Jeronimo Martins improves, but remains in the red

Related tags Jeronimo martins Portugal

Disposal of various loss-making businesses has helped Portuguese
retailer Jeronimo Martins to reduce its debts in the first half,
but exposure to volatile economic conditions means a return to the
black could take some time yet.

Portuguese retail group Jeronimo Martins has ended the first half of 2002 with debts of just under €1 million, in line with its own programme of debt reduction but still leaving the company in a precarious position.

The frustration for the company is that its efforts to streamline the business and generate higher sales are paying off, but the level of its debts was so high that it is yet to really reap the benefit. The loss-making businesses such as the Lillywhites sports and leisure retailer in the UK, the Se supermarket chain in Brazil and Jumbo hypermarkets in Poland have all been sold, and the group's remaining businesses are performing in line with expectations.

Total group revenues for the half reached €1.97 billion, down 3.5 per cent in euro terms on the previous year. Most of this decline came from the Portuguese operations, which saw sales slide 5.5 per cent to €1.1 billion, while the international businesses registered just a 0.7 per cent slide to €841 million.

Biedronka, the Polish discount chain registered an excellent performance, with like-for-like growth reaching 18.1 per cent in the first half of the year and overall revenues increasing by 22.7 per cent, helped by a remodelling of the stores and price reductions. The Polish wholesale business, Eurocash, still has some way to go before it reaches optimal performance levels, but there was nonetheless a marked improvement during the half, particularly in terms of EBITDA margin.

Overall Poland would have played a more significant part in the financial performance of the company if not for the devaluation of the zloty, and the economic situation in Jeronimo Martins' domestic market also took their toll. Consumer confidence fell to the lowest ever level in the first half, the company said, but the various store formats operated by the group performed well in light of the difficult context.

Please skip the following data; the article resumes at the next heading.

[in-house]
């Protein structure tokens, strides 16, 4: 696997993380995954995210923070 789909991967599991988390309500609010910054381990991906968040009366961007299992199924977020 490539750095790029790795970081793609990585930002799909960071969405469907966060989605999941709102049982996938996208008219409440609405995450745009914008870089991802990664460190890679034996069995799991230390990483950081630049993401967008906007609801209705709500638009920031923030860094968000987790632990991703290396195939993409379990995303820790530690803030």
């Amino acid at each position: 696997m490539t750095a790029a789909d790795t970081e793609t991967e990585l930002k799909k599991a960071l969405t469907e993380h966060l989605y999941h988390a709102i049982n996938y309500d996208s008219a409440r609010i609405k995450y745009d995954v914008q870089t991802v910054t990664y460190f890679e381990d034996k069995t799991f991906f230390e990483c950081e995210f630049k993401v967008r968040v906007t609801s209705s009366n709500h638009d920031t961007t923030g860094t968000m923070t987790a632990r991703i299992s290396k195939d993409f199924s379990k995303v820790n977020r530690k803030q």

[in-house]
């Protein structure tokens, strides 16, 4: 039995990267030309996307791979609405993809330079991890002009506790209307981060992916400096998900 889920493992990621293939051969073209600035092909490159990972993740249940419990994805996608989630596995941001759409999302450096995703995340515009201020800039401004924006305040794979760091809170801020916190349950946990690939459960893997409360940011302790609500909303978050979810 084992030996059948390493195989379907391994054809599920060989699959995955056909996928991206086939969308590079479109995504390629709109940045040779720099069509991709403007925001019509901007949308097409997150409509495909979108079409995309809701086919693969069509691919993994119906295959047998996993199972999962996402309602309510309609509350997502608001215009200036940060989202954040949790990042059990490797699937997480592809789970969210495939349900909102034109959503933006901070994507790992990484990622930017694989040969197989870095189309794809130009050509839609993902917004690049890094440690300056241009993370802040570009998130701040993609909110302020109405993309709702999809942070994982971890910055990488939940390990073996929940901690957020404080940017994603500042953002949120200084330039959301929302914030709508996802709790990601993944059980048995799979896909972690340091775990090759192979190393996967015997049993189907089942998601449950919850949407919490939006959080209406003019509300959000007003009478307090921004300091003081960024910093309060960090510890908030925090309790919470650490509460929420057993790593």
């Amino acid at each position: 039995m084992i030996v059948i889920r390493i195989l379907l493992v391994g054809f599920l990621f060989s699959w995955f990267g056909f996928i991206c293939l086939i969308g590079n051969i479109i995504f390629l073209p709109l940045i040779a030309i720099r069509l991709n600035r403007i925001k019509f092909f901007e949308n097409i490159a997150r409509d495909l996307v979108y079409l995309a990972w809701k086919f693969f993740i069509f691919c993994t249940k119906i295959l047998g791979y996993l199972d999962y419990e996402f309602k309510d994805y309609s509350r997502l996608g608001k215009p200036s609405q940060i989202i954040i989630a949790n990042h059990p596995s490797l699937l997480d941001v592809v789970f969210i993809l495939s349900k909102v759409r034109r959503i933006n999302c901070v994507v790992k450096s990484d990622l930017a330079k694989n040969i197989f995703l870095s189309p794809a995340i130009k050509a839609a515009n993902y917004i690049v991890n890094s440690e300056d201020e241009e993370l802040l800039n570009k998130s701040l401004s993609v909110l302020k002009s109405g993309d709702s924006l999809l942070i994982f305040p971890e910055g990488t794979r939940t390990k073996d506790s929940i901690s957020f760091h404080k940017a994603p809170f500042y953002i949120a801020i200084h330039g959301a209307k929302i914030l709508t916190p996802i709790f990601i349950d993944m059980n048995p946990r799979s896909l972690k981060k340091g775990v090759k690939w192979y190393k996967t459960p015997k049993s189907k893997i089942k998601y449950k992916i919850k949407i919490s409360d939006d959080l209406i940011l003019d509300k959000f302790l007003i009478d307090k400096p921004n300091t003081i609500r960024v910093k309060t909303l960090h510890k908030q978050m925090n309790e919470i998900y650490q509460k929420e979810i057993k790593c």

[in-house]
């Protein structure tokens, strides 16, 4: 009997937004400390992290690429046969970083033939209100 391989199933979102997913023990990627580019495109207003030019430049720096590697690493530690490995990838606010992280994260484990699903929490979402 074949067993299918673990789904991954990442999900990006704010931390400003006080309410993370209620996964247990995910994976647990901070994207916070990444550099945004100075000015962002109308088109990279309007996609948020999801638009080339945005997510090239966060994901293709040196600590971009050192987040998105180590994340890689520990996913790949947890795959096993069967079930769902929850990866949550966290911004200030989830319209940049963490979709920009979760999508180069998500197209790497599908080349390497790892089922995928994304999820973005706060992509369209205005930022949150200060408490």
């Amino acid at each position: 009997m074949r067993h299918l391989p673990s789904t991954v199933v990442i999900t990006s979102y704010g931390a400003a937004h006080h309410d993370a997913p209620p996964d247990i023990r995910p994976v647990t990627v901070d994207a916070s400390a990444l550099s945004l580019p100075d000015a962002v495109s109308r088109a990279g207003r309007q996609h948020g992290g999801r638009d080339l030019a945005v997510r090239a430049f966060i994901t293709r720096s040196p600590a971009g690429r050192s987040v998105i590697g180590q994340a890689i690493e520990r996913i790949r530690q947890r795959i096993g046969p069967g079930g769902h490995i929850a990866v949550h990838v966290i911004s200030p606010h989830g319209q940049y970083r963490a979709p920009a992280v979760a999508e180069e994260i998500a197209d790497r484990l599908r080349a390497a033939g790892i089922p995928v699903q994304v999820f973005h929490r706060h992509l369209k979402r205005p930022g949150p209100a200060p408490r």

Recheio, the group's cash & carry business, posted an excellent performance, with like-for-like sales up by 2.6 percent and EBITDA margin unchanged at around 6 per cent. For the Portuguese operations as a whole, which include Feira Nova hypermarkets and Pingo Doce supermarkets, EBITDA margin was 9.4 per cent of sales during the half, and the company said it was pleased with the recovery in turnover in the second quarter, especially in light of the moves towards eliminating low profit sales and reducing selling prices.

Net losses for the second half reached €177 million, due mainly to exceptional items relating to the sale of Jeronimo Martins Distribuicao Brasil (€80 million) and theSe business (€62 million). There was also a €30 million charge relating to investment in the Jumbo chain in Poland recently sold to Ahold.

Debt reduction remains the chief priority at the company in the second half, especially now that Se, the biggest loss maker, has been sold. While its remaining business looks decidedly more streamlined, the group's exposure to difficult economic conditions in Portugal and Poland will mean that the second half is likely to be as much of a struggle as the first.

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